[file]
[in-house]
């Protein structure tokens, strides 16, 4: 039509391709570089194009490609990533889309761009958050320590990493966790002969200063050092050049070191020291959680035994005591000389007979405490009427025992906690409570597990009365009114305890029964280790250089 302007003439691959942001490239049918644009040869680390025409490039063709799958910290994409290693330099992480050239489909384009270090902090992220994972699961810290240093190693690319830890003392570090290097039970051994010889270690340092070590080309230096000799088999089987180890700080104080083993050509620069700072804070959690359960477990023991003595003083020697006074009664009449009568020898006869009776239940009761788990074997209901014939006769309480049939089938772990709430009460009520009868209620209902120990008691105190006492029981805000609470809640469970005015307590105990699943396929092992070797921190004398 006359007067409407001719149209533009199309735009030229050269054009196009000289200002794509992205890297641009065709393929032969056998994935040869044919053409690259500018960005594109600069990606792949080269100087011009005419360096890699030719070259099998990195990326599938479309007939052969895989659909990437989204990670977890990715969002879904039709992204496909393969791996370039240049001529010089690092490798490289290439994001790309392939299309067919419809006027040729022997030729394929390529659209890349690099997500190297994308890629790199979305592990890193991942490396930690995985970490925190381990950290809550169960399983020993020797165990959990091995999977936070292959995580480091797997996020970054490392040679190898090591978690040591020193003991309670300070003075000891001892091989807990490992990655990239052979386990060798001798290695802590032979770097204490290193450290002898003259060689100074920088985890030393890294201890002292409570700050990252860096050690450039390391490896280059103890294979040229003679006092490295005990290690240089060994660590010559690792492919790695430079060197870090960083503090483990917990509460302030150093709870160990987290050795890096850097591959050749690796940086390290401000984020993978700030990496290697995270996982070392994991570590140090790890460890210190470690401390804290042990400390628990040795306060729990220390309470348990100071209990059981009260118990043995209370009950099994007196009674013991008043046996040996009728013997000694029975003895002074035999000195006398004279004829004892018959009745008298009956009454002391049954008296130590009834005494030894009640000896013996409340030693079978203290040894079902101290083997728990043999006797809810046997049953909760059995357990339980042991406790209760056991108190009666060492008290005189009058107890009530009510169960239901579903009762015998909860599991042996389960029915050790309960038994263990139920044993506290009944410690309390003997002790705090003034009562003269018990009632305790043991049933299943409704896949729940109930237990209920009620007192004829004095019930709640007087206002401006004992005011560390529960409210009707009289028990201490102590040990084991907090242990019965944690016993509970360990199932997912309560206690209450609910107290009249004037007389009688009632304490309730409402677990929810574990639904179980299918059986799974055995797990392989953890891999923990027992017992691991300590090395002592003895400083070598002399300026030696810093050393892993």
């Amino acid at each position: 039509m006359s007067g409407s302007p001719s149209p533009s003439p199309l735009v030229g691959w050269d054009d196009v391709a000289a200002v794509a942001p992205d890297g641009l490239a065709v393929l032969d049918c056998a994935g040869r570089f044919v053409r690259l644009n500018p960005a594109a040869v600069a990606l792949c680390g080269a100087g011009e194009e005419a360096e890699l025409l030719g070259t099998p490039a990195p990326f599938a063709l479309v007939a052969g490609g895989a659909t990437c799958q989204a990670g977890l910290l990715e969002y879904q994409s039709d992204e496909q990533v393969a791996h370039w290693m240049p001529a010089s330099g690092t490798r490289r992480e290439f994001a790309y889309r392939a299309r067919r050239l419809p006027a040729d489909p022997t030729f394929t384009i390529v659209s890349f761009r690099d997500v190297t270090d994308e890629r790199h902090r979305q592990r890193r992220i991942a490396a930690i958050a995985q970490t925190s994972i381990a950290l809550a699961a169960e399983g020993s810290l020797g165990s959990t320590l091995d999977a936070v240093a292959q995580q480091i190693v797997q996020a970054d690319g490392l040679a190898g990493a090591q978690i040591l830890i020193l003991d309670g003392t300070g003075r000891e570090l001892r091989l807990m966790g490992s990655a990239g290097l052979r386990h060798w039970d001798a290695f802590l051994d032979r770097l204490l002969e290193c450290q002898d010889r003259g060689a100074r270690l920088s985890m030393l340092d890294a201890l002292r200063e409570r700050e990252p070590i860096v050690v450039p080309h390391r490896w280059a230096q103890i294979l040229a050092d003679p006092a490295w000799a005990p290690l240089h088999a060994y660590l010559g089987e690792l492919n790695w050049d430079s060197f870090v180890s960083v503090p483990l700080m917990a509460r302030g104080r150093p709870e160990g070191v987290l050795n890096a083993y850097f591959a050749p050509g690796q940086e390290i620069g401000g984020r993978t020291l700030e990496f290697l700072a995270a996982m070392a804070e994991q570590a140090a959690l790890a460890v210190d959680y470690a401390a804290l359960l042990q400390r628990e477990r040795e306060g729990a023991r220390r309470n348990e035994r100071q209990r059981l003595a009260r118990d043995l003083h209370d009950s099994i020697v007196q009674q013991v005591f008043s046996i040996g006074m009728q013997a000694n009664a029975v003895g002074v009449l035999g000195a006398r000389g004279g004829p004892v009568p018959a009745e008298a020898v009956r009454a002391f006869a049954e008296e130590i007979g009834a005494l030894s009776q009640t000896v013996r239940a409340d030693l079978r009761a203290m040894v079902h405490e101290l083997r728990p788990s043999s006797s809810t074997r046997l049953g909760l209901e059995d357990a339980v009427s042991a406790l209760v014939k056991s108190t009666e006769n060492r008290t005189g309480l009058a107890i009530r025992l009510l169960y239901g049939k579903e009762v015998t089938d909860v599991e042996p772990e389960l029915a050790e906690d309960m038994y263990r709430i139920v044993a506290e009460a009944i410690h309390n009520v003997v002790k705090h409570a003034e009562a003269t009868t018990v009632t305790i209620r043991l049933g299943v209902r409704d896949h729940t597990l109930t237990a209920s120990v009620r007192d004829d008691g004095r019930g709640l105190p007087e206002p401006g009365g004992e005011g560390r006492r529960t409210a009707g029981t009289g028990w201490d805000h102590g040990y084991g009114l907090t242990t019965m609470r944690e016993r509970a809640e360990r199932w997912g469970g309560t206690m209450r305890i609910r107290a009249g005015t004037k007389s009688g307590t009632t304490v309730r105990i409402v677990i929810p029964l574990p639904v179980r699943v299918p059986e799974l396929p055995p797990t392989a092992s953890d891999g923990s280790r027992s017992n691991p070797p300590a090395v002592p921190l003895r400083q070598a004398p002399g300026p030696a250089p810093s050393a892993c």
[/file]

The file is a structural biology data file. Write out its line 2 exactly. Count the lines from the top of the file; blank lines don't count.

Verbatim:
């Protein structure tokens, strides 16, 4: 039509391709570089194009490609990533889309761009958050320590990493966790002969200063050092050049070191020291959680035994005591000389007979405490009427025992906690409570597990009365009114305890029964280790250089 302007003439691959942001490239049918644009040869680390025409490039063709799958910290994409290693330099992480050239489909384009270090902090992220994972699961810290240093190693690319830890003392570090290097039970051994010889270690340092070590080309230096000799088999089987180890700080104080083993050509620069700072804070959690359960477990023991003595003083020697006074009664009449009568020898006869009776239940009761788990074997209901014939006769309480049939089938772990709430009460009520009868209620209902120990008691105190006492029981805000609470809640469970005015307590105990699943396929092992070797921190004398 006359007067409407001719149209533009199309735009030229050269054009196009000289200002794509992205890297641009065709393929032969056998994935040869044919053409690259500018960005594109600069990606792949080269100087011009005419360096890699030719070259099998990195990326599938479309007939052969895989659909990437989204990670977890990715969002879904039709992204496909393969791996370039240049001529010089690092490798490289290439994001790309392939299309067919419809006027040729022997030729394929390529659209890349690099997500190297994308890629790199979305592990890193991942490396930690995985970490925190381990950290809550169960399983020993020797165990959990091995999977936070292959995580480091797997996020970054490392040679190898090591978690040591020193003991309670300070003075000891001892091989807990490992990655990239052979386990060798001798290695802590032979770097204490290193450290002898003259060689100074920088985890030393890294201890002292409570700050990252860096050690450039390391490896280059103890294979040229003679006092490295005990290690240089060994660590010559690792492919790695430079060197870090960083503090483990917990509460302030150093709870160990987290050795890096850097591959050749690796940086390290401000984020993978700030990496290697995270996982070392994991570590140090790890460890210190470690401390804290042990400390628990040795306060729990220390309470348990100071209990059981009260118990043995209370009950099994007196009674013991008043046996040996009728013997000694029975003895002074035999000195006398004279004829004892018959009745008298009956009454002391049954008296130590009834005494030894009640000896013996409340030693079978203290040894079902101290083997728990043999006797809810046997049953909760059995357990339980042991406790209760056991108190009666060492008290005189009058107890009530009510169960239901579903009762015998909860599991042996389960029915050790309960038994263990139920044993506290009944410690309390003997002790705090003034009562003269018990009632305790043991049933299943409704896949729940109930237990209920009620007192004829004095019930709640007087206002401006004992005011560390529960409210009707009289028990201490102590040990084991907090242990019965944690016993509970360990199932997912309560206690209450609910107290009249004037007389009688009632304490309730409402677990929810574990639904179980299918059986799974055995797990392989953890891999923990027992017992691991300590090395002592003895400083070598002399300026030696810093050393892993």